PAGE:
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Are you crazy about snow and would love for the ski season to never end?
Despite my blog's name, the snow in Tromsø doesn't actually last all that long. In fact, winters in Tromsø nowadays, are more characterized by ice and slush than a firm snow cover that lasts 5 months. This winter, however, I was introduced to a place that actually offers 200 days of snow a year - a place that's perfect if you love snow as much as I do: Ruka-Kuusamo in North-Eastern Finland!*
In this mini-guide, I'll tell you all you need to know about visiting Ruka-Kuusamo in winter - no matter whether you're planning on going skiing or would rather just like to enjoy the local Finnish cuisine!
Where and what is Ruka-Kuusamo?
The region of Ruka-Kuusamo is situated in Northern Ostrobothnia, in the north-east of Finland, bordering Russia. The area is located at 66 degrees North, so not technically in the Arctic but part of the Sub-Arctic and at least landscape-wise, a part of Lapland.
While Kuusamo is a town of 15,000 inhabitants and a major centre of winter sports competitions, Ruka is one of Finland's most popular ski resorts.
What to do in Ruka-Kuusamo in winter?
go Skiing or Snowboarding
Granted, this is to be expected in a ski resort like Ruka. Did you know, however, that Ruka has 34 ski hills and 21 ski lifts? The ski season in Ruka lasts from October to May - a white Christmas and Easter pretty much being guaranteed!
I tried my hands at downhill skiing for the very first time in Ruka at the local ski school and even though I'm a long way from being a pro, I had an absolute blast - even in minus 20 degrees!
If you'd rather try cross-country skiing, though: There are 170km of trails in Kuusamo and 89km in Ruka - plenty of those being lit as well, which will help if you visit in December when there are only 3 hours of daylight.
Not your usual winter pastime and definitely not something for everyone. You can try ice-climbing in Ruka with Outdoor Passion Finland, just a stone's throw from the ski hills. At the 35m high Kuru Wall, you can challenge your inner Arctic warrior and beat the ice - and hopefully your fear.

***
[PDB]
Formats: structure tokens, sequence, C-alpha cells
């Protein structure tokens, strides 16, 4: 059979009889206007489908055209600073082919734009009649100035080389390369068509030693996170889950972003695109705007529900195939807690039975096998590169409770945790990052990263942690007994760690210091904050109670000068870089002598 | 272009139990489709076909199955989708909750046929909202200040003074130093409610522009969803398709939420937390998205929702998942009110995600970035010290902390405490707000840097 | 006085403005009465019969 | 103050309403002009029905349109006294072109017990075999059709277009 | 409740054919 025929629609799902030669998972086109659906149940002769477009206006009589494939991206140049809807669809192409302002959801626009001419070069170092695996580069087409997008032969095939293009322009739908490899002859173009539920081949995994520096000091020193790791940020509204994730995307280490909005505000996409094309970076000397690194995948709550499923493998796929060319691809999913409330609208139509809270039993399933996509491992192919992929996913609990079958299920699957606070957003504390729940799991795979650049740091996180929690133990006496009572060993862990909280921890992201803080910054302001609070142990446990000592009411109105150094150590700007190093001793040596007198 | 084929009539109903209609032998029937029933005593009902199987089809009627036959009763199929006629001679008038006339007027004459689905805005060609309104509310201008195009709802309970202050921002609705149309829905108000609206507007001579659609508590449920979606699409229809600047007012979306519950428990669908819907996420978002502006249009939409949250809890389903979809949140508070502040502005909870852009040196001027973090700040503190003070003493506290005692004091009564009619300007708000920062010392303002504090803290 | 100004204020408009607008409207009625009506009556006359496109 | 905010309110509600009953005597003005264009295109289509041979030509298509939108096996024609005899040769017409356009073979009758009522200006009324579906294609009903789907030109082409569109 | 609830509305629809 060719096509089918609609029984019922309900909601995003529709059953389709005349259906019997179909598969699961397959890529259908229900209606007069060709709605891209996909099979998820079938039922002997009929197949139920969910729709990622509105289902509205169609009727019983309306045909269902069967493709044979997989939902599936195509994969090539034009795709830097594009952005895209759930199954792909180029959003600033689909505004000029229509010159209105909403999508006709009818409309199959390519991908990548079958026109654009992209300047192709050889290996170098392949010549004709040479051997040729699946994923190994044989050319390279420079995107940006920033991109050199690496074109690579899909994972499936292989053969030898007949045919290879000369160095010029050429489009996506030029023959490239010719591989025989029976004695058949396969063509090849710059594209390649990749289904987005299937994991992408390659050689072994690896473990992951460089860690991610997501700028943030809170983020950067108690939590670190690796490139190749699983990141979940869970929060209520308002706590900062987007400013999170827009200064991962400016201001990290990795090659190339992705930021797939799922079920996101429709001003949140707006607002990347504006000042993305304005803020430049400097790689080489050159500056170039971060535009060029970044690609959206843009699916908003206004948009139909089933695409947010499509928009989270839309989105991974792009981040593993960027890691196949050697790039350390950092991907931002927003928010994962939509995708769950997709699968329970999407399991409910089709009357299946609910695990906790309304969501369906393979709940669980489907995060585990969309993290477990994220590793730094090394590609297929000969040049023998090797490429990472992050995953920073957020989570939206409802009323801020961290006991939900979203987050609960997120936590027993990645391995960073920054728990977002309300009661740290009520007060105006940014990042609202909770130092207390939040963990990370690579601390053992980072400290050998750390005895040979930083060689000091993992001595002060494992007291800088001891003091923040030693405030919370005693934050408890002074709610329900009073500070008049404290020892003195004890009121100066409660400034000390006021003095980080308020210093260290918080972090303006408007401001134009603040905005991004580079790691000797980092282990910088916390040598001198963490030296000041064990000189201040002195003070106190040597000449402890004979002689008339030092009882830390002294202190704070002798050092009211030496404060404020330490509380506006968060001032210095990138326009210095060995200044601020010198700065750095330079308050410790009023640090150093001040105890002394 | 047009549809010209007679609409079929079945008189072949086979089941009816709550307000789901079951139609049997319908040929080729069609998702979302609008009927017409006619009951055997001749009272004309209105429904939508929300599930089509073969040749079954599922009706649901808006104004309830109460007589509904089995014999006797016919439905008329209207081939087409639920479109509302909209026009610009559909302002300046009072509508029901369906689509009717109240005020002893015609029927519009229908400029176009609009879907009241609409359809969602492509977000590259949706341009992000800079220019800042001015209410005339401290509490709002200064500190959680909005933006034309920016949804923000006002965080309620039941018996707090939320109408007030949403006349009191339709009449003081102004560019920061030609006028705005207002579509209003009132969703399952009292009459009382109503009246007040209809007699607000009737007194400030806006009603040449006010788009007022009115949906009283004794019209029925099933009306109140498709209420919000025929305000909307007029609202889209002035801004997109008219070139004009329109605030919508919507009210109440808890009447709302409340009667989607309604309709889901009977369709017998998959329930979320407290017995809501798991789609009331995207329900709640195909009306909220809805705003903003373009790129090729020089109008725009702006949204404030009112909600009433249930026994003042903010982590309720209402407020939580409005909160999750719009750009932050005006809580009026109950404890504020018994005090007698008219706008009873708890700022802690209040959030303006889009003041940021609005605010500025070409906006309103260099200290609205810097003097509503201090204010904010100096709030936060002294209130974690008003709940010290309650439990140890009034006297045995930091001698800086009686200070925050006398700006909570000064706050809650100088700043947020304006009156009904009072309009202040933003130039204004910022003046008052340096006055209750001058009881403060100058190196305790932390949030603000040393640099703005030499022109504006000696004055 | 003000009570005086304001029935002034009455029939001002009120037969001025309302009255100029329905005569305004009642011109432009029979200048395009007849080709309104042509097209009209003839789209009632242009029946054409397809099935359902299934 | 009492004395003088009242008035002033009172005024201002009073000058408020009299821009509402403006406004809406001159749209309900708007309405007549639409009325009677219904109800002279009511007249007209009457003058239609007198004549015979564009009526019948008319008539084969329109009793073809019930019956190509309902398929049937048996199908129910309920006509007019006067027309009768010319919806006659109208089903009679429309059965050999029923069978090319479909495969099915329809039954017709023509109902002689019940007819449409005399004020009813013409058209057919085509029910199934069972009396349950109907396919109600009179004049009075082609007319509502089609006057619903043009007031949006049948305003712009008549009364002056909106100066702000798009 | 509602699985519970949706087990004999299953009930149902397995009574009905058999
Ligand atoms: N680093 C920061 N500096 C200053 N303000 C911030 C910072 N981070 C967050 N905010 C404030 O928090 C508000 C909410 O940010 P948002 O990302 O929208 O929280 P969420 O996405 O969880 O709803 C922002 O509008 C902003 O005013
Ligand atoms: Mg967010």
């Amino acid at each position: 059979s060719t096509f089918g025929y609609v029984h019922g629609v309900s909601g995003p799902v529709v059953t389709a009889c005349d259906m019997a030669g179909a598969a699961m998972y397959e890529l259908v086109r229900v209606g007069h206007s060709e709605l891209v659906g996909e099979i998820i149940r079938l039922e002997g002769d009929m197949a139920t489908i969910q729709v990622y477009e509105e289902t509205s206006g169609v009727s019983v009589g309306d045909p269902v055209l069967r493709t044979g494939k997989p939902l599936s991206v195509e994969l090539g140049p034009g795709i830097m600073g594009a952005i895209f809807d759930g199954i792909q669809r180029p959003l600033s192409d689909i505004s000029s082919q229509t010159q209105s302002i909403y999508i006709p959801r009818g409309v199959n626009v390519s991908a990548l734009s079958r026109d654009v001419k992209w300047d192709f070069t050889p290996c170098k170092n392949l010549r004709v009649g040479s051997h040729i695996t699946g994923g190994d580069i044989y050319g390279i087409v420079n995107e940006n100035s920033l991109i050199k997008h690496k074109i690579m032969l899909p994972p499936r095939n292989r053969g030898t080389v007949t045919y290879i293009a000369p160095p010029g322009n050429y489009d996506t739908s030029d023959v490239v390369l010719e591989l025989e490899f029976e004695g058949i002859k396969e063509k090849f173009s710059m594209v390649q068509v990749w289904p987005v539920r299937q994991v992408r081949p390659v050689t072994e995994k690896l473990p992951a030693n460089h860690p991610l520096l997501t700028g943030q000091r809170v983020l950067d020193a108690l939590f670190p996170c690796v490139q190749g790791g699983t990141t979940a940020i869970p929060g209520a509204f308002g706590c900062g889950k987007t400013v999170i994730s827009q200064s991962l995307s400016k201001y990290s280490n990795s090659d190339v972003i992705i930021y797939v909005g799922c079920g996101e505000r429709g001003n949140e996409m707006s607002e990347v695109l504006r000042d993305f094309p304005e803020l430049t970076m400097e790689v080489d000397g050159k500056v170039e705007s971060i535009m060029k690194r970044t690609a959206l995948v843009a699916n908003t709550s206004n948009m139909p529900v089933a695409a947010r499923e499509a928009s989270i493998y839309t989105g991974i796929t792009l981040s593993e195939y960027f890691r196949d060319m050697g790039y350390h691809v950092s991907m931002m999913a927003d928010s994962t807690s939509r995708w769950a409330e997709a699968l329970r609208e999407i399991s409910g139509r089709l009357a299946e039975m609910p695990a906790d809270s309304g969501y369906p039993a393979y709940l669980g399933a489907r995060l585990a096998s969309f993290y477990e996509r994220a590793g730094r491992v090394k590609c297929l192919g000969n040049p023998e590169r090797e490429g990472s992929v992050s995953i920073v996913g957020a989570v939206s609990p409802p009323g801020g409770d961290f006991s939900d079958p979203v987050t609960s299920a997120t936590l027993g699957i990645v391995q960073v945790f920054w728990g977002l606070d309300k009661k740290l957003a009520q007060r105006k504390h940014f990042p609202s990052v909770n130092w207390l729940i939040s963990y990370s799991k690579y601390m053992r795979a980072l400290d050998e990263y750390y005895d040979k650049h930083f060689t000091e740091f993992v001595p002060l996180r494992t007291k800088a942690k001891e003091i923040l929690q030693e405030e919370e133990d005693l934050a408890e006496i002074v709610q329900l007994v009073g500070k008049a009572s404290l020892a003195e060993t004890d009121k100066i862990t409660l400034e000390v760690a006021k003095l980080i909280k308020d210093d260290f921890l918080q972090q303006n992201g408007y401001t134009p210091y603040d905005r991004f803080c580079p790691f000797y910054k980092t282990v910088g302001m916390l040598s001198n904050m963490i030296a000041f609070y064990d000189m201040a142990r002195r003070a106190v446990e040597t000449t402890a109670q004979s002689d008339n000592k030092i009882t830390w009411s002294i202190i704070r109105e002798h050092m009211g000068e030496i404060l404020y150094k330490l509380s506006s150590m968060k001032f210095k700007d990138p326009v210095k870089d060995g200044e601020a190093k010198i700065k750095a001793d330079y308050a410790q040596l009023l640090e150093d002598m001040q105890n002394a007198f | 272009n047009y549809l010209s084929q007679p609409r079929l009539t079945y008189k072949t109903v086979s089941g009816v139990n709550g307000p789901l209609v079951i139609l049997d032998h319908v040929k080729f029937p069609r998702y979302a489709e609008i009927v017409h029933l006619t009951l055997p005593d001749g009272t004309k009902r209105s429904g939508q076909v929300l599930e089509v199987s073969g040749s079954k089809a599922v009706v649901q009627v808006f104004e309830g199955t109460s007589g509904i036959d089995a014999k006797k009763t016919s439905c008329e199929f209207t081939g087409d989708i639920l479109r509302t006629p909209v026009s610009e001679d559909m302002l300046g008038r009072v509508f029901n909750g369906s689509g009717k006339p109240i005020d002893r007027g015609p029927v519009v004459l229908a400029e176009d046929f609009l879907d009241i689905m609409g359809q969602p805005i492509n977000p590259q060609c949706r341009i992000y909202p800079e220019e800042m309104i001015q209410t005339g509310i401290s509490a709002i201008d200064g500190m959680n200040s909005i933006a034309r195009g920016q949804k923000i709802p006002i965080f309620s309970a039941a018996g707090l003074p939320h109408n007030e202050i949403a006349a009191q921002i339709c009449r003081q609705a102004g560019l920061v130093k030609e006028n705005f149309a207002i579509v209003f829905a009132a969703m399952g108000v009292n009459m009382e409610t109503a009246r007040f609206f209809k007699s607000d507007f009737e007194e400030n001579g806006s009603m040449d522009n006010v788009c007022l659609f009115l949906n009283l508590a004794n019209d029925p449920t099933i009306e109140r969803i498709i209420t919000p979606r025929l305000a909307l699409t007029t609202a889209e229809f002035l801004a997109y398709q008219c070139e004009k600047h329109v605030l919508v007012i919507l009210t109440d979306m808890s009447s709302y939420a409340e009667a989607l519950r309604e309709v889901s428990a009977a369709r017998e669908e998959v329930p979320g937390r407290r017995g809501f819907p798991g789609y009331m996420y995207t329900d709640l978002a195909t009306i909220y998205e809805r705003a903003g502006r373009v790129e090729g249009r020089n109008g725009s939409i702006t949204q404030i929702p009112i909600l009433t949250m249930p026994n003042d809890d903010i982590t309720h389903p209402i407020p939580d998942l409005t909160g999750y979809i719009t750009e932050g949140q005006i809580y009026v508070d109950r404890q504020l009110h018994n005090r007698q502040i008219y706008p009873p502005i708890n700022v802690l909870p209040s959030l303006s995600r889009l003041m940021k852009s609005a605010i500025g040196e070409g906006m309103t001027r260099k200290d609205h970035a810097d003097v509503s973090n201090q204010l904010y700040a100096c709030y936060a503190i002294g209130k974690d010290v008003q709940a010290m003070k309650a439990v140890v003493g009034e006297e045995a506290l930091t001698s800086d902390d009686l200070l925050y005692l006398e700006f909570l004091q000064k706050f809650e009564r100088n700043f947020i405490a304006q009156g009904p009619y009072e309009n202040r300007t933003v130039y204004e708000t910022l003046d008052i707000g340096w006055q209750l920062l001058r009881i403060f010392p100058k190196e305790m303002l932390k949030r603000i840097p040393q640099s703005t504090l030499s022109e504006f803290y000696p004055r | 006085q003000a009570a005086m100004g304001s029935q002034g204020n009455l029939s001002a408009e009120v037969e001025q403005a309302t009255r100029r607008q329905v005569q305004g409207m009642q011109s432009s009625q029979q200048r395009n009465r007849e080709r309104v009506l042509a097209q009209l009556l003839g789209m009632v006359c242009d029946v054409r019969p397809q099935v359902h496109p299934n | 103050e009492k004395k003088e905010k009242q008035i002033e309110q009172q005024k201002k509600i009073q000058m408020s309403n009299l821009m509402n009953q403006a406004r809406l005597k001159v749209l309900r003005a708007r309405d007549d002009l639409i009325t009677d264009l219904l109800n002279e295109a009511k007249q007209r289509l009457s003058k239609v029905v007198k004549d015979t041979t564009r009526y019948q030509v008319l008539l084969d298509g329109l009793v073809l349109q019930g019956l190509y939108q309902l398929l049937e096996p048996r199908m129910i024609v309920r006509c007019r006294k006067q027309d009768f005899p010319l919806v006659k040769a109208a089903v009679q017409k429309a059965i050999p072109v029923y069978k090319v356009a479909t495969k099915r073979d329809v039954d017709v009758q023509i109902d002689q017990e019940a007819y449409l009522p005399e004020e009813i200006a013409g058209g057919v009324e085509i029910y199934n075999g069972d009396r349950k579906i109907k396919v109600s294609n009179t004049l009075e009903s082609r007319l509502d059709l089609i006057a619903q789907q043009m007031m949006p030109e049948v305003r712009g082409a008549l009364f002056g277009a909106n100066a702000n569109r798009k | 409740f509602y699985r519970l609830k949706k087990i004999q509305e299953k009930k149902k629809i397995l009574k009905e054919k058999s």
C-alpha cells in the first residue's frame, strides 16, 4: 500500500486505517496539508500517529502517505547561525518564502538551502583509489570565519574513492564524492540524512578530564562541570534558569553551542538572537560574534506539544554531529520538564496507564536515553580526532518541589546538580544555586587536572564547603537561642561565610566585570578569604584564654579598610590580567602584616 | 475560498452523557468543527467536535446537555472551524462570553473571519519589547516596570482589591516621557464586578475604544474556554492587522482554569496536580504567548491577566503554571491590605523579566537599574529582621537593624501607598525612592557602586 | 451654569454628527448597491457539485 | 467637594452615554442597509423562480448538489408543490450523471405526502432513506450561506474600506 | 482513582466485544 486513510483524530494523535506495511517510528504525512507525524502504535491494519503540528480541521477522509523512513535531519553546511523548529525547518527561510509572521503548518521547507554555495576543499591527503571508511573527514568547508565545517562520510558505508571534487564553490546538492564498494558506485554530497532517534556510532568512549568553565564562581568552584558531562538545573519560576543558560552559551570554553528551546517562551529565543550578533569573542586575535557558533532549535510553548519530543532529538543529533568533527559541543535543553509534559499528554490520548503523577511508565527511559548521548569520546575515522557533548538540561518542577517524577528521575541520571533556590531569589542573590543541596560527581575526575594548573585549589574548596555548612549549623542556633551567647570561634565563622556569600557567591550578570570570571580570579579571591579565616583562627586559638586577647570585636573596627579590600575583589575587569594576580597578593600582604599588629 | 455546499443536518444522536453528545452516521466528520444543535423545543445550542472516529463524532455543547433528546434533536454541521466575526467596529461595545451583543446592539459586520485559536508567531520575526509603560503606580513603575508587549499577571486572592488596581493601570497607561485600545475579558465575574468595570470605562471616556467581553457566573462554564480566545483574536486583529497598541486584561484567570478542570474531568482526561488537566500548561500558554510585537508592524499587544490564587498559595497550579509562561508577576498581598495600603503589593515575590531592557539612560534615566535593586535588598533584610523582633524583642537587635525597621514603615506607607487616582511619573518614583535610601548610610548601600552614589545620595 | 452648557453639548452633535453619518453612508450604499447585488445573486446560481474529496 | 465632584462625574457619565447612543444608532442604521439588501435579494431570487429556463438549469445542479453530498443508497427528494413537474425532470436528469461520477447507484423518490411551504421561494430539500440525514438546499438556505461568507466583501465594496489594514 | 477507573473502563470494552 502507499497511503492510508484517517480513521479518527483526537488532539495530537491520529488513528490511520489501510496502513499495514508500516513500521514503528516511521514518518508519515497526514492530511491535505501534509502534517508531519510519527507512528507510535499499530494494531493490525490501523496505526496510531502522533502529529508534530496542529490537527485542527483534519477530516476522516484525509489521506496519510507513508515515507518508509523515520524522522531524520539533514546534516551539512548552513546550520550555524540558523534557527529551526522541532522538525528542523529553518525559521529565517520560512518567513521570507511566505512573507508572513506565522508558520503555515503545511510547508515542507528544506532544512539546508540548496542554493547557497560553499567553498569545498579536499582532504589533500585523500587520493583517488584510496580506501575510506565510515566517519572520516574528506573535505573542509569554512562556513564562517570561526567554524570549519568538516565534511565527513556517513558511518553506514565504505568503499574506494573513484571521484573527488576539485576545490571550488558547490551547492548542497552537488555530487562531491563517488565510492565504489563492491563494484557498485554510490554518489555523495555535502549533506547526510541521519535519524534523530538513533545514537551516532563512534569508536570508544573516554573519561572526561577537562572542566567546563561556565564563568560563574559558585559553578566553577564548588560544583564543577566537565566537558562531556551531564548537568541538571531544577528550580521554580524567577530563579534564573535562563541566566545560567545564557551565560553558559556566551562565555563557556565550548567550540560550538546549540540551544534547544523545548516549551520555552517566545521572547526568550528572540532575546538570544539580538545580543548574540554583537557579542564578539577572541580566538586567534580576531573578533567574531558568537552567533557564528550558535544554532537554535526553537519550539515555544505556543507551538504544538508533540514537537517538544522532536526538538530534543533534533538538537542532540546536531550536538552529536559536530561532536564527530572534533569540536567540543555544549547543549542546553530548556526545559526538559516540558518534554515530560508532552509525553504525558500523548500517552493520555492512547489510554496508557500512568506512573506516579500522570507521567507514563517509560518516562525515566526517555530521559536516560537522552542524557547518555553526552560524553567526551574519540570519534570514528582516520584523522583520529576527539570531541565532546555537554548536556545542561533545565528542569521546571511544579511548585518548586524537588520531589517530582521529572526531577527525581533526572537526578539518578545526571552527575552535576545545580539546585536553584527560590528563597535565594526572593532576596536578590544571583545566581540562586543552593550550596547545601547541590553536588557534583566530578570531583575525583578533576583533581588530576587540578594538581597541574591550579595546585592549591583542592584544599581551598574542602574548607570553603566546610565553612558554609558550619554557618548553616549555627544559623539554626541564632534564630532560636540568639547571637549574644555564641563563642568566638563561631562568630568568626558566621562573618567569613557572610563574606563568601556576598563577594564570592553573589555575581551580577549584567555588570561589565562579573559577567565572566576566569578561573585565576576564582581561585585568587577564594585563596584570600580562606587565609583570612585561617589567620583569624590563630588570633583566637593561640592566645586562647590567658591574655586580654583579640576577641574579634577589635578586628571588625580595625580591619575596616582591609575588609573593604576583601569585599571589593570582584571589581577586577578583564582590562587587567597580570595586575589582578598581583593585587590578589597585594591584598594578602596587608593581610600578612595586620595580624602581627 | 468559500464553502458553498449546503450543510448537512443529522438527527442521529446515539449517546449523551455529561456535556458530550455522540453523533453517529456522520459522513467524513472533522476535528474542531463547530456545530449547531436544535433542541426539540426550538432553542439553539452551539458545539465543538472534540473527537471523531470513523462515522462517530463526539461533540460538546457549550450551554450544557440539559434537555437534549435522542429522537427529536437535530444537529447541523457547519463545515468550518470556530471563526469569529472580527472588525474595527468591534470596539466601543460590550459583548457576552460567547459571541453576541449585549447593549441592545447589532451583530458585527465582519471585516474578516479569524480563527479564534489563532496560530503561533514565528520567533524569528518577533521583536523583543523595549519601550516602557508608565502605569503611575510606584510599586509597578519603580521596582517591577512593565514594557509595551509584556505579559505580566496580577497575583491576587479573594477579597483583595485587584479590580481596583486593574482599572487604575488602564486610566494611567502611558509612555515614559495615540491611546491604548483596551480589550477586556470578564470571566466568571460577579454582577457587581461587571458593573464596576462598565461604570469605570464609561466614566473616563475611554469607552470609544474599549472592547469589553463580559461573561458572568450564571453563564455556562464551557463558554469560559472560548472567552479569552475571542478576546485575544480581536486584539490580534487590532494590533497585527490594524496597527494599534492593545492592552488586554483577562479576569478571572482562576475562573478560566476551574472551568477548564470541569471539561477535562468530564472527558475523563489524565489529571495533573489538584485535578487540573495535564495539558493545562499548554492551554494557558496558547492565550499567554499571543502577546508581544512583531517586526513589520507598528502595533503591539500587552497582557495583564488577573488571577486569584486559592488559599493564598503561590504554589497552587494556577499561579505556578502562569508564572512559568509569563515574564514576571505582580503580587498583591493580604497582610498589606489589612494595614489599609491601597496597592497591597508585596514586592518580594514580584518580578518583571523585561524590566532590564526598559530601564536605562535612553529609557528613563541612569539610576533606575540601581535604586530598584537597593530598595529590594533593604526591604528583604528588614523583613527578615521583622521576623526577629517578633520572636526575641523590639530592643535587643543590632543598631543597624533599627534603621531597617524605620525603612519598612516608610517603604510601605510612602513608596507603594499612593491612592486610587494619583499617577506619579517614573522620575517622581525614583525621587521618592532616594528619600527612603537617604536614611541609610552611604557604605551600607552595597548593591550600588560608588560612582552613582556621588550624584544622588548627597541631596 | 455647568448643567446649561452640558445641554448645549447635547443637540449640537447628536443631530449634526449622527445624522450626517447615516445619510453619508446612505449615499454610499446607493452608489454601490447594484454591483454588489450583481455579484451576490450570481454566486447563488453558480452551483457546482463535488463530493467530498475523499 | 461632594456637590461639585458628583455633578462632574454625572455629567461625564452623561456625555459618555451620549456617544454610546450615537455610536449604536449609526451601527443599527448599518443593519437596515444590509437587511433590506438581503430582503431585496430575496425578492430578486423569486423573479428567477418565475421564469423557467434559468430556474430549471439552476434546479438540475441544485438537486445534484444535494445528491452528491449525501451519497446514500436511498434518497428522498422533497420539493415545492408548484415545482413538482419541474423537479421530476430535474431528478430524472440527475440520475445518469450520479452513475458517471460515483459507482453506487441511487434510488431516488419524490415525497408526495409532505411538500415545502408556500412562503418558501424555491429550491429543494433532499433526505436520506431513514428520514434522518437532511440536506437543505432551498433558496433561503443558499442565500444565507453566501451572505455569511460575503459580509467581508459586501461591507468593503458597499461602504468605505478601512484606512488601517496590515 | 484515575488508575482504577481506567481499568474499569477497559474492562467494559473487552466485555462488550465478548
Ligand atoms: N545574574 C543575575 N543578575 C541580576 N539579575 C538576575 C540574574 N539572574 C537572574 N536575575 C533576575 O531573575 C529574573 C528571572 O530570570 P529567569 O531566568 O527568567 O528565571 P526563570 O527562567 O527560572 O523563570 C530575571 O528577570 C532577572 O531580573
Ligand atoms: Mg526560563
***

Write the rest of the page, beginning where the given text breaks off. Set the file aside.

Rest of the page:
To be honest, I didn't make it very far up the wall. Picture one inch and you pretty much know just how far I made it exactly. Ice-climbing definitely requires some strength in your arm and legs, as well as no fear of heights. I definitely have the latter and lack the former but I admired everyone who made it further up than me!
get to know the Finnish way of life
If you're wondering how Finns survive their long and cold winters, you should definitely consider spending a "Day as a Finn". Visit Santa's Cottage and bake Finnish bread, go snowshoeing or sledding and warm up in the sauna afterwards.
No visit to Lapland is complete without seeing reindeer! Whether you'd just like to see (and maybe cuddle with) them or go on a reindeer-sledding adventure, our visit to the Palosaari Reindeer and Fishing Farm was absolutely memorable.
Did you know that reindeer love nothing more than moss? Hold it in front of your camera for the cutest snout pictures!
Indulge in wild food
There are 3 inhabitants living in Ruka-Kuusamo per square kilometre, ensuring plenty of wilderness and thus, game. If you're a fan of meat and fish, you'll absolutely love the culinary scene of Lapland.